These white marble pieces, captivating with their simplistic and geometric qualities, would not appear out of place in a collection of modern art. Yet, these objects were made over four thousand years ago by people living on a group of islands known as the Cyclades. Although little is known about the people that inhabited these central Aegean islands, archaeology can help piece together a picture of what life may have been like. What is revealed is a glimpse of a people who produced a stylistically iconic material culture during a time of transition from the Neolithic to the Bronze Age.
The people who made these objects inhabited stone floored, clay brick houses in settlements positioned around sheltered, coastal bays. Small settlements surrounded larger, central trading settlements, fortified by gated walls. The small size of the islands not only limited the size of the population, each island only being able to support a few thousand people, but also limited the agricultural prospects of the islands. Despite this, the inhabitants managed to farm grain, grapes and olives as well as goats, sheep. There is also evidence they hunted deer and, of course, fished the surrounding Aegean.
What the Cyclades lacked in agricultural prospects they made up for in metallic, obsidian and marble resources. The inhabitants took advantage of these resources. The abundant supply of marble was carved with bone, stone or obsidian to create the prepossessing marble objects such as those seen here at the Museum. This was a period in which metallurgy technology was developing quickly in the region. The inhabitants of the Cyclades were well positioned to take advantage of their rich iron and copper resources within the growing industry and trade. Developing trading networks enabled the people of the Cyclades to participate in the trade of these raw and manufactured resources throughout the Aegean.
Travelling in canoe-like boats, powered by up to fifty oarsmen, the Cycladic people traded these goods throughout the Aegean to Crete, mainland Greece and as far as Anatolia (modern day Turkey) and possibly as far as Corsica. These networks also allowed for the influence of foreign ideas on Cycladic culture, much of their pottery exhibits influence from the designs of their contemporary Anatolians.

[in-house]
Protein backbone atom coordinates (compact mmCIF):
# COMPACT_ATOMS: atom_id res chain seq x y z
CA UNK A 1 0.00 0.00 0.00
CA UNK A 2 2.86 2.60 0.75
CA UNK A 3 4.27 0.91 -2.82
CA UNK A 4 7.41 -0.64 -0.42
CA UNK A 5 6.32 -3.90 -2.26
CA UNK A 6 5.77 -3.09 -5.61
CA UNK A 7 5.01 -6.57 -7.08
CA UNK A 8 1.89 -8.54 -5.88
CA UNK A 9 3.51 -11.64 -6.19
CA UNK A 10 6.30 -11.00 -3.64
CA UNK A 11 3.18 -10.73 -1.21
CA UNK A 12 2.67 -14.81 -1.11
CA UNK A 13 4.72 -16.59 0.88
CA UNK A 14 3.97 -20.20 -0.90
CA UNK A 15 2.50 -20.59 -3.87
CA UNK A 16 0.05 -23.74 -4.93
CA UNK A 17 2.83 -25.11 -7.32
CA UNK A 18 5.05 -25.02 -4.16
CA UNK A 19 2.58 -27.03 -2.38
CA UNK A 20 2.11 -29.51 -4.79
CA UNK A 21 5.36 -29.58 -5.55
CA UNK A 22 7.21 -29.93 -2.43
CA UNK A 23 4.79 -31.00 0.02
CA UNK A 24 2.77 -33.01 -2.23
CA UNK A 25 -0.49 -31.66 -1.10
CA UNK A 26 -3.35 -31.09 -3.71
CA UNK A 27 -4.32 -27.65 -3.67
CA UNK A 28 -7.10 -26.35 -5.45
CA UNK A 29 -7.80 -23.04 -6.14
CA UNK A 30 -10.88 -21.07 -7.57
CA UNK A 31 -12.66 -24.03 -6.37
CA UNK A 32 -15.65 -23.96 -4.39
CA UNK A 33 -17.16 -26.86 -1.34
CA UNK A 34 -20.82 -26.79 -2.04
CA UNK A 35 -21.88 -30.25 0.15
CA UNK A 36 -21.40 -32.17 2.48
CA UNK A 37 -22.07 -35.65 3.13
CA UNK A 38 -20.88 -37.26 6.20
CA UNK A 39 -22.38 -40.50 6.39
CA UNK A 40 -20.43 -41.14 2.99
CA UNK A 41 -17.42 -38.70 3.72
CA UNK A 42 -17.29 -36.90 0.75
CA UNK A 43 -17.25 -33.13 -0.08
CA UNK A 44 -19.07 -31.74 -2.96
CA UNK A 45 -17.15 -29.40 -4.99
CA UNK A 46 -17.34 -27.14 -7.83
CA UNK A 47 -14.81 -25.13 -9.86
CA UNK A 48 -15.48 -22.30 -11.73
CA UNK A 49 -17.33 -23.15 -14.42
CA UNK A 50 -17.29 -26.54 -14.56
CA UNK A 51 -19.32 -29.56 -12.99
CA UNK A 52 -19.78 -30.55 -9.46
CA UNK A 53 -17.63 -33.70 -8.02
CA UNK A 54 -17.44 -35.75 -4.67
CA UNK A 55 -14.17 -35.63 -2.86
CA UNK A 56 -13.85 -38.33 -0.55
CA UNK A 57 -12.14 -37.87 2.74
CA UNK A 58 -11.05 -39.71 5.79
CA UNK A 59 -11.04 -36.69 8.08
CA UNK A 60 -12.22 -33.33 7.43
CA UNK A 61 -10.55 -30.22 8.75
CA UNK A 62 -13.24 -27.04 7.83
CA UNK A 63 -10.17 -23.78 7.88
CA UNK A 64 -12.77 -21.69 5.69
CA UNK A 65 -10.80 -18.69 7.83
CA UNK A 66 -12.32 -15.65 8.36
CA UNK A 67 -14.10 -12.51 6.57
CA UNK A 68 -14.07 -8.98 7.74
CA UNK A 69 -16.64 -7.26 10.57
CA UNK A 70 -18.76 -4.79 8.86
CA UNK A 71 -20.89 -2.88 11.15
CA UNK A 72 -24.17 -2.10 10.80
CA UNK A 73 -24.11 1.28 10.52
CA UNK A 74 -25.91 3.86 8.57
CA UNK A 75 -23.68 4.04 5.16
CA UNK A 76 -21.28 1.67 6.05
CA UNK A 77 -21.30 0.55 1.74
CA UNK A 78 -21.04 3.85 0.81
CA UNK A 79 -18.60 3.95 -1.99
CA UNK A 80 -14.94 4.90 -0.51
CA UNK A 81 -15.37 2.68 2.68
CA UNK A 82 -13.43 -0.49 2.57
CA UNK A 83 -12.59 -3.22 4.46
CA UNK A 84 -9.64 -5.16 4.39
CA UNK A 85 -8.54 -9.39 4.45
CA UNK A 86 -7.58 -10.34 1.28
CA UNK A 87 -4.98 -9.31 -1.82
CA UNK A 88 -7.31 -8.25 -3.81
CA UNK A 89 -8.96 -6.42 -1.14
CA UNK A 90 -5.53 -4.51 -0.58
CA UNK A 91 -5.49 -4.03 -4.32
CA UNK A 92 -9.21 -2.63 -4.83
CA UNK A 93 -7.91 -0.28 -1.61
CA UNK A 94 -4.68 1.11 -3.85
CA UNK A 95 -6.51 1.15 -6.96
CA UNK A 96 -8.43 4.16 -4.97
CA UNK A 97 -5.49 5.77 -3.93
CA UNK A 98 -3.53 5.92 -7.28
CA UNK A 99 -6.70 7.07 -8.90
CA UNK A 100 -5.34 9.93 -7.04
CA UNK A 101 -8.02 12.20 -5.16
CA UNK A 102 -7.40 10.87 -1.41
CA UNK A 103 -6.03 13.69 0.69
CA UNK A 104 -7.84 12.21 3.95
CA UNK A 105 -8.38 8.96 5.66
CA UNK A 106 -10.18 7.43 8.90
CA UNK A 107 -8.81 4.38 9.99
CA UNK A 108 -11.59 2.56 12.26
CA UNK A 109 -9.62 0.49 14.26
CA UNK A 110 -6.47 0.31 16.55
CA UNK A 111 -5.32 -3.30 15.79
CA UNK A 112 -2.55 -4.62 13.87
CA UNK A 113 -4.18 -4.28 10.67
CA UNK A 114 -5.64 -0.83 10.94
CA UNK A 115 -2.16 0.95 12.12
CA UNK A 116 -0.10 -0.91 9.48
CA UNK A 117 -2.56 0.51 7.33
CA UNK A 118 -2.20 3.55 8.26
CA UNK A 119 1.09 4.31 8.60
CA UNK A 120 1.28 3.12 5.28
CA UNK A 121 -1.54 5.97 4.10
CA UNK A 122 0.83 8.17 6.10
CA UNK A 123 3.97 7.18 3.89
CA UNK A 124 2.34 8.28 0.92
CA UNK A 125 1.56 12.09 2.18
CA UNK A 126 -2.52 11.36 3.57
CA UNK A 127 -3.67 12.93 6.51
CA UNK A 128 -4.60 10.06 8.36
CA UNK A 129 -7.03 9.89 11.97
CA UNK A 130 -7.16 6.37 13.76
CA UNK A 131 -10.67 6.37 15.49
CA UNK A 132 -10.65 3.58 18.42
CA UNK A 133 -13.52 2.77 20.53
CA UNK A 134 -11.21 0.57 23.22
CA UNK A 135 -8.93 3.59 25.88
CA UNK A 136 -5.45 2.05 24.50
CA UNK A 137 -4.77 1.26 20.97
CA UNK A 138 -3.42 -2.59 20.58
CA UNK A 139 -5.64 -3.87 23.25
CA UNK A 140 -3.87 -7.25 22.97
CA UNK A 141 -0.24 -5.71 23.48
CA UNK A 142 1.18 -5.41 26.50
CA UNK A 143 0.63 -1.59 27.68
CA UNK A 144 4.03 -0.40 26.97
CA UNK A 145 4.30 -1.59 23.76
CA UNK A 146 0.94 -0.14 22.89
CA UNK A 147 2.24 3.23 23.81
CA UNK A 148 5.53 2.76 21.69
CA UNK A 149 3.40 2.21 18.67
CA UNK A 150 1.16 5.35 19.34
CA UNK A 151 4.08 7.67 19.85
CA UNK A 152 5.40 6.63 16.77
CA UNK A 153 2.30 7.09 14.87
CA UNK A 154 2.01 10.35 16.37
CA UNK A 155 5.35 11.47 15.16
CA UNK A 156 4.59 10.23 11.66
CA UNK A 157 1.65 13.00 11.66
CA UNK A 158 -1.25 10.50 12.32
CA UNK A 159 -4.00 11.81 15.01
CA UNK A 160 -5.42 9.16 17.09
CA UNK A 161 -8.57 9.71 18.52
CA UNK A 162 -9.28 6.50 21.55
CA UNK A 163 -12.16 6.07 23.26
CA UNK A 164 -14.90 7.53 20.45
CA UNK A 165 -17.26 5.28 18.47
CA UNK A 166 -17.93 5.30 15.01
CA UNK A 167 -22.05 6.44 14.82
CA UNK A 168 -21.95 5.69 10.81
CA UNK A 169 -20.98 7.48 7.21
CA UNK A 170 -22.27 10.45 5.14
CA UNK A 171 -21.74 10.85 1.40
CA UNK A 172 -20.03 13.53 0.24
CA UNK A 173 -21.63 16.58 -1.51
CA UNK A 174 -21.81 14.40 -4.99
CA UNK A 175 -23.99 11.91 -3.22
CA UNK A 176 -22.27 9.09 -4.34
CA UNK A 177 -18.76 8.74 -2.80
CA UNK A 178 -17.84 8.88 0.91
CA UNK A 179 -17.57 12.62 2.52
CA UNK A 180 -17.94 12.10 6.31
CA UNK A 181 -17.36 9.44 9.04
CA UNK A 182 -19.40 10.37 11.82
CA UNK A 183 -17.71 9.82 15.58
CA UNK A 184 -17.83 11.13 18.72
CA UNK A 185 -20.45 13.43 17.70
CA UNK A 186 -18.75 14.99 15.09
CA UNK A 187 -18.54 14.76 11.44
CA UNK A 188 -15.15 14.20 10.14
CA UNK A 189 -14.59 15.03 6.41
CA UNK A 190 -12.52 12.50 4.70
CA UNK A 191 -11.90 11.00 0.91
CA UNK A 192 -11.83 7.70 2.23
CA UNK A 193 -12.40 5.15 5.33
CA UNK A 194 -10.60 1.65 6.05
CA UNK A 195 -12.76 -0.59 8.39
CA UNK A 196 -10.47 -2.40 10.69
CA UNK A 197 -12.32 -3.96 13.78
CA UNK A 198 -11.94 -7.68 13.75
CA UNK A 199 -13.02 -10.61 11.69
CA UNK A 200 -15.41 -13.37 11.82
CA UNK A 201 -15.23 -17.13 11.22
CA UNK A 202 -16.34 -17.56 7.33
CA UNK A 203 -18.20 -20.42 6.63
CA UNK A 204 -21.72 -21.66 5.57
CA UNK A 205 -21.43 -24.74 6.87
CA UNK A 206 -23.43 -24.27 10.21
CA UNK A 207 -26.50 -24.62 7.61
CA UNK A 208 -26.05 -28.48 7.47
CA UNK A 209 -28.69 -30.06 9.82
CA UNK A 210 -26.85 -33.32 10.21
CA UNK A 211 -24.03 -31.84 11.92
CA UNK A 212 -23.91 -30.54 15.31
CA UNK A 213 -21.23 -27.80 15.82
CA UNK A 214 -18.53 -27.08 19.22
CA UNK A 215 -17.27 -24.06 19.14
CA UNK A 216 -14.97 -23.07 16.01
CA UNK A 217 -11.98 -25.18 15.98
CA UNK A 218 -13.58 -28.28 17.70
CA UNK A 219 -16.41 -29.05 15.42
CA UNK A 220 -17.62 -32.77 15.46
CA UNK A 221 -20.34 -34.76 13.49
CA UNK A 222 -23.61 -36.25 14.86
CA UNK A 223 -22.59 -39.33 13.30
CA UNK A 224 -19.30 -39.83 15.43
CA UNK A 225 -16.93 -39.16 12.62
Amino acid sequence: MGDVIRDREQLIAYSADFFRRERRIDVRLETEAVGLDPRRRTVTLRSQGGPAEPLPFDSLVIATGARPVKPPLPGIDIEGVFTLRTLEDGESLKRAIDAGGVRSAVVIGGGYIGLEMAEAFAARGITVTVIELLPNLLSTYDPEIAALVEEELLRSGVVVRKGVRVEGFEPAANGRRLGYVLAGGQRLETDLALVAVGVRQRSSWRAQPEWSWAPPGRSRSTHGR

Despite each island only being able to support a few thousand people and each village only a few hundred, these settlements represent one of only four known places on Earth to produce small figurine statues at this time, the other places being Egypt, Mesopotamia and Malta. Unlike these civilisations, the Cyclades were neither heavily urbanised or displayed large-scale architecture, making the production of these objects in this region surprising.
In the third millennium BC, the end of the Early Bronze Age, the complex trading system of the Cycladic peoples collapsed possibly due to the rise of palatial civilisations on Crete and the development of long-range sailing ships that replaced the earlier oar-powered canoe model. By the early second millennium BC the culture of the Cyclades had changed dramatically and the material culture became increasingly influenced by Minoan Crete.
Although the painted features of these objects, often in red or blue, has faded over time their minimal sophistication and geometric elements continues to impact the modern viewer. These qualities also had an influence on the Modern Art movement: a sculpture by Modigliani or a painting by Picasso may come to mind. However, it is this association that has opaqued our understanding of their makers. Illegal excavations and plundering of tombs on the islands, particularly in the middle of the twentieth century, supplied an increasing demand for Cycladic objects on the international antiquities market, their context and provenance lost. The aesthetic appeal of these objects, still admired after four thousand years, that has not only obscured their meaning but has added to their mystery.